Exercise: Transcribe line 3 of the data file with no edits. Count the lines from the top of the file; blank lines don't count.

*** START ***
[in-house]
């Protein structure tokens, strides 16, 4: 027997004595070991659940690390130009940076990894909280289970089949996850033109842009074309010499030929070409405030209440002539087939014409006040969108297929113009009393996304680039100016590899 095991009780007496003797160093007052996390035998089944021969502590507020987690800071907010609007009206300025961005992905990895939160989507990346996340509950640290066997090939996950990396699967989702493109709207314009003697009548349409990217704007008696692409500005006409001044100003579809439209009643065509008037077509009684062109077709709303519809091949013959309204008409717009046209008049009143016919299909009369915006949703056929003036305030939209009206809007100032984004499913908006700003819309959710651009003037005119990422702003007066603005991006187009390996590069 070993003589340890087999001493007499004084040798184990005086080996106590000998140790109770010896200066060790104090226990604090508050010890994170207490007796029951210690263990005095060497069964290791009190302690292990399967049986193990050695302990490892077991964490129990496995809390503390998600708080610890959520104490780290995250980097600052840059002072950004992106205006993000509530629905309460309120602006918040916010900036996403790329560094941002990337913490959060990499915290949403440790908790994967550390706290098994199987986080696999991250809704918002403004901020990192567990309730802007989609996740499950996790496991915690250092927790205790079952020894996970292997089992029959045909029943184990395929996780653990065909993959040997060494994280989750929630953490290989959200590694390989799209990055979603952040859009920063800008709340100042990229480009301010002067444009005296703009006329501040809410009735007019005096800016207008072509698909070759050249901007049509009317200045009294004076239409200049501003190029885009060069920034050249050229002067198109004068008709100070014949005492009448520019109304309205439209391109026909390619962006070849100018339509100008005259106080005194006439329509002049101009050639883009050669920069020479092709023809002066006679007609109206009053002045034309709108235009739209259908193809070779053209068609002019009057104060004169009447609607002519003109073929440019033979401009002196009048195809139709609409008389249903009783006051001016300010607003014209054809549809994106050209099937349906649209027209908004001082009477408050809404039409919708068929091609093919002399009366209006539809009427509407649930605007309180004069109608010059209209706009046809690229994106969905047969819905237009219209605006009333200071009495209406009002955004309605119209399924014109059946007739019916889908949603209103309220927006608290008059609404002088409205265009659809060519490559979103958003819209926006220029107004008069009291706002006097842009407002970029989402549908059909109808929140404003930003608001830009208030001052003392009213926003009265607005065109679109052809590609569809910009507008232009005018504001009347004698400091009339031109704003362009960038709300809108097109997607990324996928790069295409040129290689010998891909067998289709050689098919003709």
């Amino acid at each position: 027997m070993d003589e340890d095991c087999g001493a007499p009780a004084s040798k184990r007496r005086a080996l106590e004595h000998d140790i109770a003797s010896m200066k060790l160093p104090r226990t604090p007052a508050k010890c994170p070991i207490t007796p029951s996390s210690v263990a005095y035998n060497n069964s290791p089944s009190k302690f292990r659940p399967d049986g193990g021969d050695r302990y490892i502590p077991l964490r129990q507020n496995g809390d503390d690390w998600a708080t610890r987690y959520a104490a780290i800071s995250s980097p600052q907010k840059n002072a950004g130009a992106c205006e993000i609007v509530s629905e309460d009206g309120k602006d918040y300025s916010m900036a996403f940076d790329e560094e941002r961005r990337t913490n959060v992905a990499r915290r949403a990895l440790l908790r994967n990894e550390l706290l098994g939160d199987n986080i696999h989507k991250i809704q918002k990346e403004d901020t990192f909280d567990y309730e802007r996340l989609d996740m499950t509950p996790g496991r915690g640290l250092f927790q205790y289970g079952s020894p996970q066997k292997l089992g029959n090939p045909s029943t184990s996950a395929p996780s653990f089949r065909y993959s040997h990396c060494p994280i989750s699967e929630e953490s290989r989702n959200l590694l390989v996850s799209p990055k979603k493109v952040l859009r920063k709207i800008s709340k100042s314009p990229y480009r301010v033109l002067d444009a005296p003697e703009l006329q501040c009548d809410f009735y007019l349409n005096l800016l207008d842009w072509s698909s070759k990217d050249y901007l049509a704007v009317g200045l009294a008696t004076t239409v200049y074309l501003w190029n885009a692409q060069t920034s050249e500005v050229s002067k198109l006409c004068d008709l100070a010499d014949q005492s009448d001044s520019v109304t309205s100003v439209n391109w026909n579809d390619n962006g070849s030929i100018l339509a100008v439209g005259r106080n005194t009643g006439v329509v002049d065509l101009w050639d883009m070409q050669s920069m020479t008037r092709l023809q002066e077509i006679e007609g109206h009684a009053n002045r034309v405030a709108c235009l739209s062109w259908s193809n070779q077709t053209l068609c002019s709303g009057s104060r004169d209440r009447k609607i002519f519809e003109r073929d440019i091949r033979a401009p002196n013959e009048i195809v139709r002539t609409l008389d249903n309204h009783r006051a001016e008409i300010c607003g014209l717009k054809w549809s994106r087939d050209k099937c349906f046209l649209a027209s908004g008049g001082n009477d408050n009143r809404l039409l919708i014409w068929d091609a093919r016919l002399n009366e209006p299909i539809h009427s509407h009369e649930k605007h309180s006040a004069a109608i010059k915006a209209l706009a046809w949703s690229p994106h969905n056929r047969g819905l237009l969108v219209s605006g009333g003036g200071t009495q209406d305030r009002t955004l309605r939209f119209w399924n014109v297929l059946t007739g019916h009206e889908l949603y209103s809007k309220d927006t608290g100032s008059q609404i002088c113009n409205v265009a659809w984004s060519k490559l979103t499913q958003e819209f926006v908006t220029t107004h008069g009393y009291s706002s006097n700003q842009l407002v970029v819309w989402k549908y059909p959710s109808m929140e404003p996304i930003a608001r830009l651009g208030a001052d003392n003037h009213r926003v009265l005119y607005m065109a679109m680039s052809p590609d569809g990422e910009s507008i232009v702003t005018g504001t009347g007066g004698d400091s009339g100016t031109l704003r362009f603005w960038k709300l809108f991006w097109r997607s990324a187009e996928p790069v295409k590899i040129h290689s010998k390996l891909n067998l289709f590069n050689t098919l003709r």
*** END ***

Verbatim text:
């Amino acid at each position: 027997m070993d003589e340890d095991c087999g001493a007499p009780a004084s040798k184990r007496r005086a080996l106590e004595h000998d140790i109770a003797s010896m200066k060790l160093p104090r226990t604090p007052a508050k010890c994170p070991i207490t007796p029951s996390s210690v263990a005095y035998n060497n069964s290791p089944s009190k302690f292990r659940p399967d049986g193990g021969d050695r302990y490892i502590p077991l964490r129990q507020n496995g809390d503390d690390w998600a708080t610890r987690y959520a104490a780290i800071s995250s980097p600052q907010k840059n002072a950004g130009a992106c205006e993000i609007v509530s629905e309460d009206g309120k602006d918040y300025s916010m900036a996403f940076d790329e560094e941002r961005r990337t913490n959060v992905a990499r915290r949403a990895l440790l908790r994967n990894e550390l706290l098994g939160d199987n986080i696999h989507k991250i809704q918002k990346e403004d901020t990192f909280d567990y309730e802007r996340l989609d996740m499950t509950p996790g496991r915690g640290l250092f927790q205790y289970g079952s020894p996970q066997k292997l089992g029959n090939p045909s029943t184990s996950a395929p996780s653990f089949r065909y993959s040997h990396c060494p994280i989750s699967e929630e953490s290989r989702n959200l590694l390989v996850s799209p990055k979603k493109v952040l859009r920063k709207i800008s709340k100042s314009p990229y480009r301010v033109l002067d444009a005296p003697e703009l006329q501040c009548d809410f009735y007019l349409n005096l800016l207008d842009w072509s698909s070759k990217d050249y901007l049509a704007v009317g200045l009294a008696t004076t239409v200049y074309l501003w190029n885009a692409q060069t920034s050249e500005v050229s002067k198109l006409c004068d008709l100070a010499d014949q005492s009448d001044s520019v109304t309205s100003v439209n391109w026909n579809d390619n962006g070849s030929i100018l339509a100008v439209g005259r106080n005194t009643g006439v329509v002049d065509l101009w050639d883009m070409q050669s920069m020479t008037r092709l023809q002066e077509i006679e007609g109206h009684a009053n002045r034309v405030a709108c235009l739209s062109w259908s193809n070779q077709t053209l068609c002019s709303g009057s104060r004169d209440r009447k609607i002519f519809e003109r073929d440019i091949r033979a401009p002196n013959e009048i195809v139709r002539t609409l008389d249903n309204h009783r006051a001016e008409i300010c607003g014209l717009k054809w549809s994106r087939d050209k099937c349906f046209l649209a027209s908004g008049g001082n009477d408050n009143r809404l039409l919708i014409w068929d091609a093919r016919l002399n009366e209006p299909i539809h009427s509407h009369e649930k605007h309180s006040a004069a109608i010059k915006a209209l706009a046809w949703s690229p994106h969905n056929r047969g819905l237009l969108v219209s605006g009333g003036g200071t009495q209406d305030r009002t955004l309605r939209f119209w399924n014109v297929l059946t007739g019916h009206e889908l949603y209103s809007k309220d927006t608290g100032s008059q609404i002088c113009n409205v265009a659809w984004s060519k490559l979103t499913q958003e819209f926006v908006t220029t107004h008069g009393y009291s706002s006097n700003q842009l407002v970029v819309w989402k549908y059909p959710s109808m929140e404003p996304i930003a608001r830009l651009g208030a001052d003392n003037h009213r926003v009265l005119y607005m065109a679109m680039s052809p590609d569809g990422e910009s507008i232009v702003t005018g504001t009347g007066g004698d400091s009339g100016t031109l704003r362009f603005w960038k709300l809108f991006w097109r997607s990324a187009e996928p790069v295409k590899i040129h290689s010998k390996l891909n067998l289709f590069n050689t098919l003709r």